`Producers in New Zealand Celebrate Bumper Harvest - Olive Oil Times

Producers in New Zealand Celebrate Bumper Harvest

By Lisa Anderson
Aug. 18, 2021 09:27 UTC

Olive oil pro­duc­ers in New Zealand are expect­ing a bumper har­vest.

Farmers har­vested 2,000 tons of olives this year, sig­nif­i­cantly more than the 1,500 tons har­vested in 2020, accord­ing to Gayle Sheridan, the exec­u­tive offi­cer of Olives New Zealand.

Regarding the qual­ity of the oils pro­duced, Sheridan said the aver­age polyphe­nols were 276 mil­ligrams per kilo­gram of oil, with a range of 111 to 342, and organolep­tic results showed very fruity oils.

Last year we had a very light yield with excel­lent intense oils after the drought, but 2021 has seen trees laden with fruit.- Stephen Davies Howard, owner, Loopline Olives

She also reported that Covid-19 restric­tions did not impact grow­ers this year.

See Also:2021 Harvest Updates

However, one major olive proces­sor would typ­i­cally have brought over a mas­ter miller to lead their pro­duc­tion, and this was not pos­si­ble,” Sheridan said. Similarly, Olives New Zealand was not able to bring out an inter­na­tional olive oil pro­cess­ing expert to lead a pro­cess­ing prac­tices sem­i­nar.”

Sheridan said other chal­lenges grow­ers faced this year included the usual issues of birds, the threat of frost and avail­abil­ity of com­mer­cial har­vesters.”


Loopline Olives

Andrew Liley, who co-owns Juno Olives in the Wairarapa region with his wife, Helen, told Olive Oil Times this year’s har­vest has been a good one.”

Koroneiki and Picual didn’t do as well this year, but all other vari­eties were sig­nif­i­cantly up on last year,” Liley said. One of our vari­eties, Moraiolo, had never fruited in 20 years, so it was a real bonus to have a good har­vest from these trees, enough to pro­duce a sin­gle-vari­ety extra vir­gin olive oil.”

As far as I am aware, no one else in New Zealand has ever pro­duced this,” he added.

Liley said the team at Juno was for­tu­nate enough to not be impacted by Covid-19 at all.”

Meanwhile, Lisa Buchan, who co-owns Waikawa Olives on the Kapiti Coast of the North Island with her part­ner, Glen Wigley, said they are expect­ing less than half of last year’s vol­ume of olive oil because of fruit set issues.


From left: Abbey Wigley, Pete Wigley, Dianne Buchan, Lisa Buchan, Glenn Wigley and Roy Buchanan

We had a very poor fruit set this year,” she told Olive Oil Times. There were lots of flow­ers, but we think the weather was too cold and wet.”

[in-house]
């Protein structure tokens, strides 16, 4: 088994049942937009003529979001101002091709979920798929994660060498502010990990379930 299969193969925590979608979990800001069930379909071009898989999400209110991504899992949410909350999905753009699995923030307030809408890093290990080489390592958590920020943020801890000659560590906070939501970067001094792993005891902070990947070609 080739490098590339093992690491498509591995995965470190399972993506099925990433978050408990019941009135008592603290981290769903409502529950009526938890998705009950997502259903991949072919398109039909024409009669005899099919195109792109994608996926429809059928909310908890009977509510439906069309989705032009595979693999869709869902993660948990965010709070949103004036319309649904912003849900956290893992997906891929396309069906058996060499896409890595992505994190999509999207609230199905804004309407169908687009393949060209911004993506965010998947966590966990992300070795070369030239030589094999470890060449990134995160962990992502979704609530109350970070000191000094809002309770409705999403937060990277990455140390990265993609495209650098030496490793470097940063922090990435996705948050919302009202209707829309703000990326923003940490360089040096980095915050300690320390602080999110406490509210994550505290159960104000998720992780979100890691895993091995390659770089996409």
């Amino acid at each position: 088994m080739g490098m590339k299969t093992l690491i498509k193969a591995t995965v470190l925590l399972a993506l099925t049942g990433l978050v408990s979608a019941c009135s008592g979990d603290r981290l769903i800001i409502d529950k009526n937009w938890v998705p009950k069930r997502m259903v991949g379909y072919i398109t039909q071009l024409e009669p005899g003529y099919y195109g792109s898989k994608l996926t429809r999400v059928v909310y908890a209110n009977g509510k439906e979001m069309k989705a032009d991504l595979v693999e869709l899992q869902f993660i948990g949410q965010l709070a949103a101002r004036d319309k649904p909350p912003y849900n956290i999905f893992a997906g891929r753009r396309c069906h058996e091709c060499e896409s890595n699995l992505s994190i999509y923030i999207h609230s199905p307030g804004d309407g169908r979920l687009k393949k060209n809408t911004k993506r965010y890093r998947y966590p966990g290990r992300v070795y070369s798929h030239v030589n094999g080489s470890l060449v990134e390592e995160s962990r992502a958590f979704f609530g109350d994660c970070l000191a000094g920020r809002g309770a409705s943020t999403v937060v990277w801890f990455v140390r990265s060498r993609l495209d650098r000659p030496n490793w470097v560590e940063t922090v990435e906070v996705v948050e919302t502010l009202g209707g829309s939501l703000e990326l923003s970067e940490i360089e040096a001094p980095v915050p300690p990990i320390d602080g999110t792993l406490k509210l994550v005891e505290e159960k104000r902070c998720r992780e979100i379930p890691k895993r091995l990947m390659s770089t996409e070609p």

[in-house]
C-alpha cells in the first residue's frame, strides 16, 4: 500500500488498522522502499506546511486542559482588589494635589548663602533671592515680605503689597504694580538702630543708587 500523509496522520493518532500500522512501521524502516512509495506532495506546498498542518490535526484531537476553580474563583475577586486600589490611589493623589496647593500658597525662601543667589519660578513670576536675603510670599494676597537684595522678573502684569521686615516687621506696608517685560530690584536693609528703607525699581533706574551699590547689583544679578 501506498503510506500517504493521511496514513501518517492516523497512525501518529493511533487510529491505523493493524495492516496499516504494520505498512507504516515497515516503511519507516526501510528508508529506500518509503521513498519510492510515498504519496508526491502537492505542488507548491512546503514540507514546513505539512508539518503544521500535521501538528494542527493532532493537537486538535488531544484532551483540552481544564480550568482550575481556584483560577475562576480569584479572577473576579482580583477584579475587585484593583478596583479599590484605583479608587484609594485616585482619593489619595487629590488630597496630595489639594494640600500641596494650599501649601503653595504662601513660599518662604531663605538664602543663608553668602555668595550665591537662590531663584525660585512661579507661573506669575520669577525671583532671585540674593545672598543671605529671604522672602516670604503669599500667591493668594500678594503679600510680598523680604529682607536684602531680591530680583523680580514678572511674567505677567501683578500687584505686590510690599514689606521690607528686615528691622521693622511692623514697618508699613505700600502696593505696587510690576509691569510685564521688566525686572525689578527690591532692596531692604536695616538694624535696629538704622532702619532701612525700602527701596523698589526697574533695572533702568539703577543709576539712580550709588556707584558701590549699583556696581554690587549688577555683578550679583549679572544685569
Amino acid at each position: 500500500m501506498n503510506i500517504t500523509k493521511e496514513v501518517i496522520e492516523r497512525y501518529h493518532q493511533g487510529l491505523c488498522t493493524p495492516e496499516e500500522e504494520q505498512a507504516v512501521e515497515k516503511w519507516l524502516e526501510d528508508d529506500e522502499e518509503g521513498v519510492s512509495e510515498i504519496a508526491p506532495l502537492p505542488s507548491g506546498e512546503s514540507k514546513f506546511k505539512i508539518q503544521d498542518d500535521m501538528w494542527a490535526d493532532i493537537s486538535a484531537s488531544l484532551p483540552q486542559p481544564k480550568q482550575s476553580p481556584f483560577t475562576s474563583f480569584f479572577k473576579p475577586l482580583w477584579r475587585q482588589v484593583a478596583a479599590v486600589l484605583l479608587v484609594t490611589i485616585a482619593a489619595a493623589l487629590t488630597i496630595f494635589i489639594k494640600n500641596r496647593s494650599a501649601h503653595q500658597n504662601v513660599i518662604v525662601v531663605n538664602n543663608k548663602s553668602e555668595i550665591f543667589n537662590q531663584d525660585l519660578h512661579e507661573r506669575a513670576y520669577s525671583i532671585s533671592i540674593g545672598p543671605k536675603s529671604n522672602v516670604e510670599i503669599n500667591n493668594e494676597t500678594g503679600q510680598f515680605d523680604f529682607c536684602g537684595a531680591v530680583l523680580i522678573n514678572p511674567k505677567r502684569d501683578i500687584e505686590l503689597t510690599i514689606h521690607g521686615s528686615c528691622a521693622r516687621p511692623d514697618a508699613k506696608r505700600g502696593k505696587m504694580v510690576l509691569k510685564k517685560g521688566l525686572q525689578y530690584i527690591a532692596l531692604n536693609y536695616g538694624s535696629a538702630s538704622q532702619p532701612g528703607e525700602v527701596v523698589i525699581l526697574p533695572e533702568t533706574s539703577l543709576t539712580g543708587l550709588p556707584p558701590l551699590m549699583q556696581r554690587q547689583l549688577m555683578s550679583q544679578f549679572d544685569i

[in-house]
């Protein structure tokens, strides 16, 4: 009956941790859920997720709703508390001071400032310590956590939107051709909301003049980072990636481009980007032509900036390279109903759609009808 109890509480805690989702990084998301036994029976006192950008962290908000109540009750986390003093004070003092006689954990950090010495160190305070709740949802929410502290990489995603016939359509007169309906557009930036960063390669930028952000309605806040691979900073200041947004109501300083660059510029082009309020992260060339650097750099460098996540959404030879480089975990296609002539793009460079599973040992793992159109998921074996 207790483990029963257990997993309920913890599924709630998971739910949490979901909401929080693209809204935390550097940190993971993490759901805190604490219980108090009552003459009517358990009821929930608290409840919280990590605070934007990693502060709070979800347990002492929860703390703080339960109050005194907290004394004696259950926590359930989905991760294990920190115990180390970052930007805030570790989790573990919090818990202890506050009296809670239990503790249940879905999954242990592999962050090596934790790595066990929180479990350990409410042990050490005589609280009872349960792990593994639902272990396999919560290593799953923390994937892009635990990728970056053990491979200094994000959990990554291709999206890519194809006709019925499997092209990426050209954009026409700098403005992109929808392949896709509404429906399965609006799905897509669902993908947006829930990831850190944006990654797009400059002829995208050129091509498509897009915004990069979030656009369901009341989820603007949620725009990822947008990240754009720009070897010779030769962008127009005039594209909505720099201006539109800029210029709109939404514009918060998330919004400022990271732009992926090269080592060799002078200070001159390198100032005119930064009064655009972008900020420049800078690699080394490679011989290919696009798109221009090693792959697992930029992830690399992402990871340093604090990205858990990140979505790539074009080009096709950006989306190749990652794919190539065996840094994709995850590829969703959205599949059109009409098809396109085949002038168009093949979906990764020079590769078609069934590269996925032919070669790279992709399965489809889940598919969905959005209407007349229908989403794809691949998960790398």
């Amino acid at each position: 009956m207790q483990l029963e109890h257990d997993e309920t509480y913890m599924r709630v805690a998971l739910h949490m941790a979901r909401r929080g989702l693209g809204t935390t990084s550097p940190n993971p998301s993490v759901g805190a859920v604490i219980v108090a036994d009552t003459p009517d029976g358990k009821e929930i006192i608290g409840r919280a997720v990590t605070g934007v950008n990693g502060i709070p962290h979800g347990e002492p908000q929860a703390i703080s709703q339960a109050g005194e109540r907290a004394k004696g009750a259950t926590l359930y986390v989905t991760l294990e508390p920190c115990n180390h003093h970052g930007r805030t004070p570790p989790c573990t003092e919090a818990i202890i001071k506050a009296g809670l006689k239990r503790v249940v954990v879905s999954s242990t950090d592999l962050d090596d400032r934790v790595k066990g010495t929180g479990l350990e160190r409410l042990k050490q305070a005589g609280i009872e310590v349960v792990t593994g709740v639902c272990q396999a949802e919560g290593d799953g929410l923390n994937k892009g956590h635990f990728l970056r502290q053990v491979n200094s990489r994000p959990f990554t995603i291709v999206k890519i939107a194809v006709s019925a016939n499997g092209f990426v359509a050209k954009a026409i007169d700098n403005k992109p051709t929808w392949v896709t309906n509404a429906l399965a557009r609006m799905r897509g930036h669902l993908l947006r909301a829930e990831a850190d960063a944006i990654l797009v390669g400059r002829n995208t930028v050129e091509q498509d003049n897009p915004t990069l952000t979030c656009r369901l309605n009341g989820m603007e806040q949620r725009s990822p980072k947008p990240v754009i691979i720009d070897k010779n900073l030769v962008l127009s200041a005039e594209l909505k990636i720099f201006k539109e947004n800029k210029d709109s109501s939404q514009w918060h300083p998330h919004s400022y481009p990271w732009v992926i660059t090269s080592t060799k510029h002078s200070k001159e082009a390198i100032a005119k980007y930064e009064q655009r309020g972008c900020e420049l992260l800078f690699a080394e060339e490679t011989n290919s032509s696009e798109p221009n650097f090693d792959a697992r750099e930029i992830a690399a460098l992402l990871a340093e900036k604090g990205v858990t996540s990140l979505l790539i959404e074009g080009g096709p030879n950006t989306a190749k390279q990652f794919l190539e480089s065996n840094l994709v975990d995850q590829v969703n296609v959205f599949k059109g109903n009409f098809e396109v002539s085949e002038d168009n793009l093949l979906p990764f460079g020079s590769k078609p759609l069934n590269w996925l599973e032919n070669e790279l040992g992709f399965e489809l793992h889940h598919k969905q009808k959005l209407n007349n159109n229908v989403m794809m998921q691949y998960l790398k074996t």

Buchan said they were wait­ing for sam­pling and test results, but early indi­ca­tions were that the oil will be of good qual­ity.

She said that, unlike last year, when there were higher costs for press­ing due to lock­down restric­tions, the team at Waikawa Glen was not impacted by pan­demic-related chal­lenges this time around.

Another pro­ducer from the North Island, Loopline Olives owner Stephen Davies Howard, described his farm’s har­vest results this year as excel­lent.”


Loopline Olives

Last year we had a very light yield with excel­lent intense oils after the drought, but 2021 has seen trees laden with fruit,” Davies Howard said.

He added that Loopline Olives delayed the har­vest as long as pos­si­ble jug­gling the threat of frost against yield and hip­ness’ of the fruit, and it paid off.”

We got no frost dam­age thanks to our lit­tle micro­cli­mate here, and we aver­aged a 15-per­cent yield,” Davies Howard said. The oils are not as intense as last year, but beau­ti­fully bal­anced with lots of com­plex­ity. The pep­per­i­ness is very much there but after a lovely antic­i­pa­tory delay. It is excit­ing cus­tomers’ palates.”

Davies Howard said Covid-19 had no dis­cernible impact” on the team at Loopline Olives this year.

We proved last year that we could make award-win­ning extra vir­gin olive oil with­out exter­nal help, win­ning two Gold Awards at the NYIOOC,” he con­cluded. We took that con­fi­dence into 2021, and with New Zealand’s strict irra­di­a­tion poli­cies life is pretty much as nor­mal as long as you accept that you can’t travel.”


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